20 held in Hanover lotto scam raid

BY HORACE HINES Sunday Observer reporter

Sunday, April 01, 2012

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LUCEA, Hanover — Five women were among 20 persons taken into custody by members of an Area One taskforce policing lotto scam crime during a massive operation in several communities in Hanover yesterday.

Several high-end vehicles were among the items seized by the police during the operation.

According to Superintendent Leon Clunie, five of the 20 persons taken into custody were charged for different crimes, while the other 15 are being questioned in relation to their alleged involvement in the illicit sweepstakes.

Superintendent Clunie described the marathon operation, which started at 6:30 am and lasted for several hours, as being successful.

"From all indication it was a successful operation. We seized five high-end motor vehicles, we arrested about 20 persons of which five were charged with various offences and the other 15 are going through a process of profiling to see the connection with the scamming based upon the connection that we have," Superintendent Clunie said.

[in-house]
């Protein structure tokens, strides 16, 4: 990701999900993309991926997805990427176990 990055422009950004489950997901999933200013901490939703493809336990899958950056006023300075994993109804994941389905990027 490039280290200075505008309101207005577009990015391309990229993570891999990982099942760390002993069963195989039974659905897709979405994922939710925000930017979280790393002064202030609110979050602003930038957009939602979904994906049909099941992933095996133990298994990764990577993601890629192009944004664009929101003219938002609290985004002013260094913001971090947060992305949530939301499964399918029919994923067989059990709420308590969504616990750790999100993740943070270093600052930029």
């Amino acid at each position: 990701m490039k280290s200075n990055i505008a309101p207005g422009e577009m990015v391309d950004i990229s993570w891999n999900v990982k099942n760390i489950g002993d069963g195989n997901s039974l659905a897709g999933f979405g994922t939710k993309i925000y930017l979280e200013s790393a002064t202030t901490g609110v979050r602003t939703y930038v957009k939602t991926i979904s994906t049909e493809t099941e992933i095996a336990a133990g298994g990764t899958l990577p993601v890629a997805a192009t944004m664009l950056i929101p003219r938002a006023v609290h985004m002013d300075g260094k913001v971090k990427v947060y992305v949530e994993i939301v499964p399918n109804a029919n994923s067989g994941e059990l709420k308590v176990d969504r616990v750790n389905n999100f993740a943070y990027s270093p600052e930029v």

He noted that the illicit sweepstakes, which is rampant in St James, has now spread to communities in the neighbouring parish of Hanover.

But the police, he said, was bent on seizing the gains from the scam.

Last month at the reopening on the Barnett Street Police Station in Montego Bay, St James, Security Minister Peter Bunting noted that the resort city "is fastly gaining the infamy as the hub for the lotto scam".

He said that while some people are not making the connection with the scammers and the violent crimes occurring every week in the city, 40 per cent of the murders in St James "are related in one way or another to the operation of the lottery scam".

"And I think it is important for people to make that connection so that there is no tolerance for this kind of activity," said Bunting. "We are generally way too tolerant of criminal activity in Jamaica and sometimes we don't see the white collar crime as crime at all, we think of it as hustling, but in many cases that white collar crime feeds the violent crime at the street level, one way or another."




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